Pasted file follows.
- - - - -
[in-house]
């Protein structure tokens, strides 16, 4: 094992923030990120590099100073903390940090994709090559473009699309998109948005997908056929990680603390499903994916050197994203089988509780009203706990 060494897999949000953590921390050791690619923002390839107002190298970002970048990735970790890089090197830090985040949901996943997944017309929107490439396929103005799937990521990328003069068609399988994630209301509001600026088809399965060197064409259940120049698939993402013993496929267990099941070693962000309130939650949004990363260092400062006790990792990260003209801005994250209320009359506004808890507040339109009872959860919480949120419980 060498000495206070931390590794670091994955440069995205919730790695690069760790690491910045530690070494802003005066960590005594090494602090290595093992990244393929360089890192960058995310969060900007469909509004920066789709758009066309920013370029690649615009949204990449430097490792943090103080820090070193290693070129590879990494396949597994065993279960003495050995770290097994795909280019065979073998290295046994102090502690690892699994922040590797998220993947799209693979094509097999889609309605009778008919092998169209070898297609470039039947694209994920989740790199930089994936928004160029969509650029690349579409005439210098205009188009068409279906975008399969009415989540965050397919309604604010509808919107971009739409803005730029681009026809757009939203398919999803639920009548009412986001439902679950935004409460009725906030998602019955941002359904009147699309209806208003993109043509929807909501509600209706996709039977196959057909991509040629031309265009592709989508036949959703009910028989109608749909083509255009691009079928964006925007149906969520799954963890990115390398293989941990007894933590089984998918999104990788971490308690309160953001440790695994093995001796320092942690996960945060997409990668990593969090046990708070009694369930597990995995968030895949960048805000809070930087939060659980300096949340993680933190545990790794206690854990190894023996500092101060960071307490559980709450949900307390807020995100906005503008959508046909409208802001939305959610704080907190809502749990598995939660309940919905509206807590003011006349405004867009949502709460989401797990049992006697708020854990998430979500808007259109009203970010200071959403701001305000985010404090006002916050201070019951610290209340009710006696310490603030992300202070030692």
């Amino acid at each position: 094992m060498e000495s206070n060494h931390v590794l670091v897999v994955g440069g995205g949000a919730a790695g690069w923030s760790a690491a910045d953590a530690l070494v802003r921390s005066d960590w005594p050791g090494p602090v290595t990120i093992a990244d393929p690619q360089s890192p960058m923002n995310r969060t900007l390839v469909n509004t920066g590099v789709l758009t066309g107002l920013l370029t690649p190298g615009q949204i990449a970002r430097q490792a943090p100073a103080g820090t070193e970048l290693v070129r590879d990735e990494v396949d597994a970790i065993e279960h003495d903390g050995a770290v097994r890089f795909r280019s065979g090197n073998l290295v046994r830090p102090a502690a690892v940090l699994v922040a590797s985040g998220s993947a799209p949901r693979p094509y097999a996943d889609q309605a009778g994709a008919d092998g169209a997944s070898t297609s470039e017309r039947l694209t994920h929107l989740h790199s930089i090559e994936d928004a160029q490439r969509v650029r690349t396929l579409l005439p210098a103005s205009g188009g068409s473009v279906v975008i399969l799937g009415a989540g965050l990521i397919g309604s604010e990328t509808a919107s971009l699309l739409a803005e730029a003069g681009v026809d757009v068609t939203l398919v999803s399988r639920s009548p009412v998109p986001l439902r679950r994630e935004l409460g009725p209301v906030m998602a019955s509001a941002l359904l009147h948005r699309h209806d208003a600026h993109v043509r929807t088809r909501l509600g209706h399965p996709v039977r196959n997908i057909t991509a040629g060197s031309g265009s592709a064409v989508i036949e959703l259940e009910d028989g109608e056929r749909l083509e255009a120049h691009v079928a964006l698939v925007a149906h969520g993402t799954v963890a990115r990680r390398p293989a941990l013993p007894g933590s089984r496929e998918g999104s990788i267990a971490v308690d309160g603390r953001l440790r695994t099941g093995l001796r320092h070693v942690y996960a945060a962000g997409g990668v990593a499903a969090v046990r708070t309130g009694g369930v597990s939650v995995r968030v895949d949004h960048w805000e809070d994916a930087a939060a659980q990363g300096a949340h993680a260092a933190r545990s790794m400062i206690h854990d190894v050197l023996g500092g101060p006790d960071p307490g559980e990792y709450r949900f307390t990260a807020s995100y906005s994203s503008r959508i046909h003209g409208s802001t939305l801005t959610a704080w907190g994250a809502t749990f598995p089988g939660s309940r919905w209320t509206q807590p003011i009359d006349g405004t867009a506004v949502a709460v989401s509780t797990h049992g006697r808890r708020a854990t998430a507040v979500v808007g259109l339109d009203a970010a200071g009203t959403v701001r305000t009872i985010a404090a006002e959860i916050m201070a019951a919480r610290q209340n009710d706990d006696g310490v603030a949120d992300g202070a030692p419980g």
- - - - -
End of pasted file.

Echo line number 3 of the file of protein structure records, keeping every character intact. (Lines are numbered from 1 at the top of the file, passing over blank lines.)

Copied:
């Amino acid at each position: 094992m060498e000495s206070n060494h931390v590794l670091v897999v994955g440069g995205g949000a919730a790695g690069w923030s760790a690491a910045d953590a530690l070494v802003r921390s005066d960590w005594p050791g090494p602090v290595t990120i093992a990244d393929p690619q360089s890192p960058m923002n995310r969060t900007l390839v469909n509004t920066g590099v789709l758009t066309g107002l920013l370029t690649p190298g615009q949204i990449a970002r430097q490792a943090p100073a103080g820090t070193e970048l290693v070129r590879d990735e990494v396949d597994a970790i065993e279960h003495d903390g050995a770290v097994r890089f795909r280019s065979g090197n073998l290295v046994r830090p102090a502690a690892v940090l699994v922040a590797s985040g998220s993947a799209p949901r693979p094509y097999a996943d889609q309605a009778g994709a008919d092998g169209a997944s070898t297609s470039e017309r039947l694209t994920h929107l989740h790199s930089i090559e994936d928004a160029q490439r969509v650029r690349t396929l579409l005439p210098a103005s205009g188009g068409s473009v279906v975008i399969l799937g009415a989540g965050l990521i397919g309604s604010e990328t509808a919107s971009l699309l739409a803005e730029a003069g681009v026809d757009v068609t939203l398919v999803s399988r639920s009548p009412v998109p986001l439902r679950r994630e935004l409460g009725p209301v906030m998602a019955s509001a941002l359904l009147h948005r699309h209806d208003a600026h993109v043509r929807t088809r909501l509600g209706h399965p996709v039977r196959n997908i057909t991509a040629g060197s031309g265009s592709a064409v989508i036949e959703l259940e009910d028989g109608e056929r749909l083509e255009a120049h691009v079928a964006l698939v925007a149906h969520g993402t799954v963890a990115r990680r390398p293989a941990l013993p007894g933590s089984r496929e998918g999104s990788i267990a971490v308690d309160g603390r953001l440790r695994t099941g093995l001796r320092h070693v942690y996960a945060a962000g997409g990668v990593a499903a969090v046990r708070t309130g009694g369930v597990s939650v995995r968030v895949d949004h960048w805000e809070d994916a930087a939060a659980q990363g300096a949340h993680a260092a933190r545990s790794m400062i206690h854990d190894v050197l023996g500092g101060p006790d960071p307490g559980e990792y709450r949900f307390t990260a807020s995100y906005s994203s503008r959508i046909h003209g409208s802001t939305l801005t959610a704080w907190g994250a809502t749990f598995p089988g939660s309940r919905w209320t509206q807590p003011i009359d006349g405004t867009a506004v949502a709460v989401s509780t797990h049992g006697r808890r708020a854990t998430a507040v979500v808007g259109l339109d009203a970010a200071g009203t959403v701001r305000t009872i985010a404090a006002e959860i916050m201070a019951a919480r610290q209340n009710d706990d006696g310490v603030a949120d992300g202070a030692p419980g």